Edmunds – Treaty Research

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The treaties are really interesting in that they are written on two or three levels. And when you initially read through treaties you can say in this treaty an Indian tribe has given up this amount of land and the federal government is going to supply them with a certain amount of money, or promises, or annuities, etcetera. But sometimes when you read the treaties very carefully you find out that there are other things going on. A classic case of this is a treaty that took place at the Treaty of Grouseland between the Miamis and William Henry Harrison in the very early 1800s. In that treaty the Miamis gave up a section of southern Indiana, but in response the federal government guaranteed to the Miami the rest of the lands in the Wabash watershed. And of course, the Wabash drains Indiana, but it also drains Illinois.

Now, I know that William Henry Harrison assumed that he was going to be purchasing the rest of the lands from the Miami on a piecemeal basis through a series of treaties. And in the thirty years that follow the Treaty of Grouseland, Harrison and other federal officials did buy up the lands in Indiana. But they certainly forgot to buy the lands in Illinois. And those lands are also drained by the Wabash and that includes the entire campus at the University of Illinois and various and sundry other areas in eastern Illinois. And consequently, today there is a major Miami claim for some lands in eastern Illinois, the amount of lands that are drained by the Wabash watershed, but that includes the entire campus at the University of Illinois. It includes Danville, Illinois. It includes other lands over in that particular region. And we usually say that, that tribal people, or tribal governments, have a claim to lands, historical claim to lands, in two ways: one is aboriginal occupancy. And that is a situation which the tribes have historical presence there, either residency or use. And certainly the Miamis have a claim to eastern Illinois under those cases. We have good evidence of Miami tribal villages being in eastern Illinois and the Miamis hunting in the region.

Aboriginal occupancy means that a tribe has a claim to a region because historically they’ve lived in that region, or they have hunted and utilized it. It is not necessary for a tribe to, to have villages throughout an entire region to have a good claim to it, because they make use of it by hunting through it or by traveling around through it, and utilizing it for hunting and gathering, for fishing, etcetera. But that’s aboriginal occupancy: that is a region in which the Miamis or the Potawatomis or the Winnebagos (Ho-Chunks), have traditionally lived for a long period of time historically and we know they were there because they were encountered there, they have a tradition themselves, and the French or the British or the early American colonists encountered them there.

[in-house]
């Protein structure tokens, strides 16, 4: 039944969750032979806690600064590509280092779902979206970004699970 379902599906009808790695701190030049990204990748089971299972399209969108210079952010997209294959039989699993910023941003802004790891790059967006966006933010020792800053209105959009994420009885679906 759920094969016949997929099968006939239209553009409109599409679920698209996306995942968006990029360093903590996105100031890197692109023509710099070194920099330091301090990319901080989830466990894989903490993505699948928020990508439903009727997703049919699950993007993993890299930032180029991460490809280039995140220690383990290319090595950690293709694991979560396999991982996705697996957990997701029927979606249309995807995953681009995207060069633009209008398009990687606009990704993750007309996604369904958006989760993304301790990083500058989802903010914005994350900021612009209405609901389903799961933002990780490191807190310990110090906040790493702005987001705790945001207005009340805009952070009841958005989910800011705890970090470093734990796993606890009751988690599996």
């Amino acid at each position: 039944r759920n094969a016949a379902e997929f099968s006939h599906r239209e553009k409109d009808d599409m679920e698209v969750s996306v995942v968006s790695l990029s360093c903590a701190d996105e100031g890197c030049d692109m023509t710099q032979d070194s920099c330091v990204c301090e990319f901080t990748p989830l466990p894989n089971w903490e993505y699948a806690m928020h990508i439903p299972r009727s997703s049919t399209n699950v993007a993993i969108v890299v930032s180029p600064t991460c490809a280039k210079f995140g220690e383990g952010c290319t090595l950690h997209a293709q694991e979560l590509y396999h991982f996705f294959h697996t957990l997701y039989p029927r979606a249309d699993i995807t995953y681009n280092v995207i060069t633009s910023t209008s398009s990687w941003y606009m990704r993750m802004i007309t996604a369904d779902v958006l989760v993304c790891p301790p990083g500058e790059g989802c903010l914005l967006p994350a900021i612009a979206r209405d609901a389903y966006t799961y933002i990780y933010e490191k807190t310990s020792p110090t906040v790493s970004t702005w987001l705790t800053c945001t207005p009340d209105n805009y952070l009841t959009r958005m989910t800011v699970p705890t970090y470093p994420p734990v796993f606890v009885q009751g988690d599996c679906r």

Old maps are very critical in this in that the big advantage of old maps is that very often in the treaties that are made there will be references to particular creeks or rivers or landmarks or even lakes which are known by different names back in the 1800s or the 1700s than we know them now. And consequently, when we look at the treaties it will refer to so-and-so’s creek, and you think, well, there’s no creek on a modern road map that is known by that name, but if you look at the maps then you can really see exactly to what they’re referring.

The second major claim to regions are statutory, and in these claims, the federal government acknowledges through a treaty that a particular Indian tribe has a right to a particular area. Very often a tribe will grant lands in Ohio, for example, and in response the federal government will say, well, everything north and west of the Greenville Treaty line now belongs to tribal people because you have given up your claims to everything south and east of that line. So in that case then the tribes who were living in the area said, well, we have a claim there because you say we have a claim there.

In this case the Miamis have a dual claim here, because not only do they have original occupancy—aboriginal occupancy—but they also do have a statutory claim. And in the 21st century some non-Indians have said, well, those treaties were signed back in the 1830s, 1840s. How valid are they in the twenty-first century? But I think tribal people would say, well, in response to that, we granted, we gave up our claims to certain sections of Wisconsin, or Illinois, or Michigan, or Indiana, and in response the federal government promised these things. Now, if you want to renege on your promises, that’s fine, but then just give us the land back.

My name is Dave Edmunds. I’m the Watson Professor of History at the University of Texas in Dallas. I’m interested in the tribal people of the Midwest. I’m interested in Native American biography.

Production credits:

Executive Producer, Loretta Fowler
Assistant Producer, Brian Mornar
Production by Mike Media Group

Photo credits:

Grouseland Treaty – courtesy of Wikipedia
William Henry Harrison – courtesy of Wikipedia/Jappalang
University of Illinois campus – courtesy of Wikipedia Commons/Michael Kessler
Potawatomi hunting camp – courtesy of Tippecanoe County Historical Association
Map detail: Nicholas de Fer, Le Cours de Missisipi, 1718 (Newberry Library, Ayer 133 F34 1718)
Grouseland Monument – photo courtesy of Miami County Historical Society

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